I can imagine this is not necessarily going to be that straightforward in reality. I have seen several plans with the signal box located in the centre of one or other platform. But even if the signal box is located so that a train in one direction will pass the box on its way to stop in the loop, one in the other direction will most certainly not.

So the Rule Book presumably has this in mind when it says:

Quote:
When it is necessary to send train out of section before the last vehicle of the train passes your signal box, you must make sure the train has arrived, complete with tail lamp, before doing so.
How exactly would that have been done - particularly in the days where electric token block was very common and most trains using these lines were not necessarily 1/2/3-car DMUs. If the train is more or less the length of the platform and the signal box is in the centre of it, it will surely be impractical for the signaller to observe the tail lamp themselves.

The usual procedure is that the guard gives an indication by handsignal that the train has arrived complete. If being particularly pedantic he will make a show of looking at the rear of the last vehicle before doing so, but if he was riding in the rear vehicle anyway (or if it's a goods brake van) that might be considered a bit superfluous.

TUT in post 122246 said:
I wonder if consideration was ever given to the location of the signal box when deciding which train should be allowed into the loop first.

Not as far as I'm aware, given the range of box locations we typically find.

TUT in post 122246 said:
So anyway, assuming we have satisfied ourselves that the train, complete with tail lamp, has passed clear of the section and is clear of any points leading to the section, we place the token in the instrument and send train out of section. For the sake of the argument, let's say we're giving out of section for the train from box A.

So now we presumably send is line clear to A for the train from C, withdraw a token and lower the signals. Is it likely that we would wait until we could clear all the signals for the train from C, or might we, seeing it standing at the home signal, bring it into the loop before we start exchanging bell signals with box A?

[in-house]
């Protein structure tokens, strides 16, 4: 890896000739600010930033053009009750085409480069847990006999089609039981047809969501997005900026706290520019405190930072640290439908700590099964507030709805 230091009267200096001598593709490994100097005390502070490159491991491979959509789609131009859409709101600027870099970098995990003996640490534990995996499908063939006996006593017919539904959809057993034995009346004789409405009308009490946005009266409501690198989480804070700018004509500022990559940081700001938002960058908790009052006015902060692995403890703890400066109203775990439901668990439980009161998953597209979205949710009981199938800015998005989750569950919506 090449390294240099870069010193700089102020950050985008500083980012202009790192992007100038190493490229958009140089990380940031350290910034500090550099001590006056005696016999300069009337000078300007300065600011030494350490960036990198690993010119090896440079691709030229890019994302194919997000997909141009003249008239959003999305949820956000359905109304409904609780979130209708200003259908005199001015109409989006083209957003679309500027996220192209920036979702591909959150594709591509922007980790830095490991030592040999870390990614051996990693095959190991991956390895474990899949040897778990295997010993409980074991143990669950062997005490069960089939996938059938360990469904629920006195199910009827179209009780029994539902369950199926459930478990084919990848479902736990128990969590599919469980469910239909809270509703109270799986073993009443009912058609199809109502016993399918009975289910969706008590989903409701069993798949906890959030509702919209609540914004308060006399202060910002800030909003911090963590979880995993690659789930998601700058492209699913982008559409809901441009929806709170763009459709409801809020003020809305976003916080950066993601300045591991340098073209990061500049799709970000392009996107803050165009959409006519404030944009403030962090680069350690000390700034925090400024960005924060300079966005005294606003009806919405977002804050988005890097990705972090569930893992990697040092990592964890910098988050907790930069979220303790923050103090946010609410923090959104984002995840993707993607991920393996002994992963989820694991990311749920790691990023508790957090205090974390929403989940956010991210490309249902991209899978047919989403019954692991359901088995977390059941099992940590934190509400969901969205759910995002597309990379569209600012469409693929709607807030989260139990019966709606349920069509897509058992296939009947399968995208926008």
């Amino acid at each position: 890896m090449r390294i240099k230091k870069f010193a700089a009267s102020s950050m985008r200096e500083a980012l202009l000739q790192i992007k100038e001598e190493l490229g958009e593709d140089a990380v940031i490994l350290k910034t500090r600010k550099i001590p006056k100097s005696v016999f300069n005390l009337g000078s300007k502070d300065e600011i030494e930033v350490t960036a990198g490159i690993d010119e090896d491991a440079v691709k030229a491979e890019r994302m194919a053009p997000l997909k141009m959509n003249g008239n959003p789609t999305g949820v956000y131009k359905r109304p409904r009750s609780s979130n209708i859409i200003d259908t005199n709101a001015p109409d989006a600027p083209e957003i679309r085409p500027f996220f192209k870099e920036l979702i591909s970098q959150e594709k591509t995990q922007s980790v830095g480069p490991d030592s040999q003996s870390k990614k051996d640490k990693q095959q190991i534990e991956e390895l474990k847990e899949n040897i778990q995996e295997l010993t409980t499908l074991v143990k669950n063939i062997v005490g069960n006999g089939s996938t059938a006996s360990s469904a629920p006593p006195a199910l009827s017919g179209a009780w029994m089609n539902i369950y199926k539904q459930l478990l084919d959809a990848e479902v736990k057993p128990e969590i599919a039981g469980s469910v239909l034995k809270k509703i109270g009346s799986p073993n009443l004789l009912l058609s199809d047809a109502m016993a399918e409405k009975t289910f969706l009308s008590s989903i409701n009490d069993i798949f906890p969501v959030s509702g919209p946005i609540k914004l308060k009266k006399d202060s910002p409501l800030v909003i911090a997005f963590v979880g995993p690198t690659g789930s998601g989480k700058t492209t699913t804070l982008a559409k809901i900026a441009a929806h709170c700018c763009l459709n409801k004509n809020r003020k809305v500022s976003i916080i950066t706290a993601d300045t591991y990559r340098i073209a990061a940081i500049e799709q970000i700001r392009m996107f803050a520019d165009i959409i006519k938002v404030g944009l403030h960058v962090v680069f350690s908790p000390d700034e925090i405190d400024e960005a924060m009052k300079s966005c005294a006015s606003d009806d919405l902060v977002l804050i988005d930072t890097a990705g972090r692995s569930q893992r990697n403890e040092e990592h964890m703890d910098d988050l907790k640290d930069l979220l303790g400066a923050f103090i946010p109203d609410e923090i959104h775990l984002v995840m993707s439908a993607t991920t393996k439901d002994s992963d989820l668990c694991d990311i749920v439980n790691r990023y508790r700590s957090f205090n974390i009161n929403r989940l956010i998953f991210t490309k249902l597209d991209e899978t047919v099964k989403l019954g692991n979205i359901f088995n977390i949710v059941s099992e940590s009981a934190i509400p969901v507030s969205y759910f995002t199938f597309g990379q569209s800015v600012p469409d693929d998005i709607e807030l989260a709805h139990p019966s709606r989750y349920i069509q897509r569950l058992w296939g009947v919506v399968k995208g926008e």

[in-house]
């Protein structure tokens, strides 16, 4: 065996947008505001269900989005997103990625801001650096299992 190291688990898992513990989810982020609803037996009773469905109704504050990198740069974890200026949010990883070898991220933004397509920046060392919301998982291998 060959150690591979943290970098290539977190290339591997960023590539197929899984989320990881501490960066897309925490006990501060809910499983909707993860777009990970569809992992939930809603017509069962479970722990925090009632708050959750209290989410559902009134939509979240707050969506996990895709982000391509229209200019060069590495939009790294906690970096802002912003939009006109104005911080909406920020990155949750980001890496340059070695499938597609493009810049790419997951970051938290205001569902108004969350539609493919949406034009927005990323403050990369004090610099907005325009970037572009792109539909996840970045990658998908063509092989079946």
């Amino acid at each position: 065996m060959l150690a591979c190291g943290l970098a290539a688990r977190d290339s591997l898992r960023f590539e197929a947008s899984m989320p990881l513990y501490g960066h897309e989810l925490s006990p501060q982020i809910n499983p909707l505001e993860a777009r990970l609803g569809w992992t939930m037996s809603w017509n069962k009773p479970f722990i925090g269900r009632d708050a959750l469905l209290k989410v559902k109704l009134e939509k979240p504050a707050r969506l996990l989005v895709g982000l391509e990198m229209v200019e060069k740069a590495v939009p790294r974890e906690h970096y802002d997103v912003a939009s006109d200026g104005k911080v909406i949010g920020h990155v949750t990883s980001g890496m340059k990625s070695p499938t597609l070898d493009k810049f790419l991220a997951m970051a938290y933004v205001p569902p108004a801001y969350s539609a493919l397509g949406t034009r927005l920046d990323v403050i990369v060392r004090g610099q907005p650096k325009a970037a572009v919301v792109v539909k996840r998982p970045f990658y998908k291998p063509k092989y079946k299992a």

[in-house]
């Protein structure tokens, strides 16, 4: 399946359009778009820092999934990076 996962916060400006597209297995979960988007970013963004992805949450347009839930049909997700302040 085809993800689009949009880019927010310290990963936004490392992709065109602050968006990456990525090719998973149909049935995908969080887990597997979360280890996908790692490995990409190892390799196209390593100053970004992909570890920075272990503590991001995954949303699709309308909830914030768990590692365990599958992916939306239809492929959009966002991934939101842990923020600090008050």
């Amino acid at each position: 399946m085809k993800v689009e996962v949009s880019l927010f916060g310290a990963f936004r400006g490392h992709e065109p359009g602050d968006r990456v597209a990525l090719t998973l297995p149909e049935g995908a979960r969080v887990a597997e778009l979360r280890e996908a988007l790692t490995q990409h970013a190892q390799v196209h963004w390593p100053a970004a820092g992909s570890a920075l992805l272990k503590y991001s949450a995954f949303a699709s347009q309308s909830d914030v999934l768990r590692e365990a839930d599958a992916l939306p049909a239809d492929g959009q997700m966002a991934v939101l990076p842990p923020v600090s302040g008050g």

So now we have to go down, give the token to the train from C for the section to A and get the token for the previous section.

If the train from C is at or approaching the home by the time we get the token back into the box, it would make sense to pull off in to the loop before asking on to A.

If there's time, you'd ask on and withdraw the token before pulling off (including the back board if you're quick enough). You'd then go down as the train approaches and exchange tokens. Remember that, back in the day, token changes would be done with the train still moving. And on some secondary main lines such as the M&GN that could be done (in reality) at speeds up to 40mph with manual exchange; I suspect 60mph was possible where automatic exchangers existed.

TUT in post 122246 said:
Now assuming the train departs straight away, we'll be able to watch it past the box and then replace the token once we've observed the tail lamp and send train out of section to C. But what if it is booked to dwell in the loop for a while, or what if there is an unexpected delay. What if some thoughtless porter has delivered the wrong kind of food trolley?

See above; the guard gives the tip.

Incidentally, where trains were booked to be put in sidings and couldn't pass the box, a 'tail lamp plunger' would sometimes be provided for the guard to press, that would give an indication in the box. Totally dependent on location, policy, intensity of service and the availability of funds.

TUT in post 122246 said:
So anyway, assuming we have satisfied ourselves that the train, complete with tail lamp, has passed clear of the section and is clear of any points leading to the section, as before we place the token in the instrument and send train out of section to C this time. Now presumably we send is line clear to C, get another token, lower the signals for the first train that arrived and then go to deliver the token to the driver.

That's about the size of it.

TUT in post 122246 said:
I understand that electric token block has always been a bit of a faff, and that this led to various developments like lineside token deliverers and receivers, and then tokenless block and RETB and NSTR and direction levers and slots and so on and so forth.

But I wonder what consideration was given to the smooth working of this system (assuming I have described it correctly above). Would the timetable be constructed so one train would be booked to arrive first and have an extended dwell and the one booked to arrive second would have a much shorter dwell time. If the "wrong" train arrives at the home signal first, would you, or would you not, try to make sure trains arrive into the loop in the right order and hold that train?

Sometimes it would be necessary to arrive trains in a specific order (the Severn Valley Limited always had to arrive second at Hampton Loade, for example, because its 9 coach formation was overlength for the loop). If you have a choice (both trains arrive together), you'd bring the train on the track further from the box in first, so you can pick up the token as it passes, then exchange the token with t'other as it passes. Big saving on shoe leather, less far to walk in the rain, and back to the newspaper and mug of tea all the quicker. But if one train were more important than the other, it would definitely be timetabled to arrive (or pass) after the other had time to stow itself in clear, and to depart first.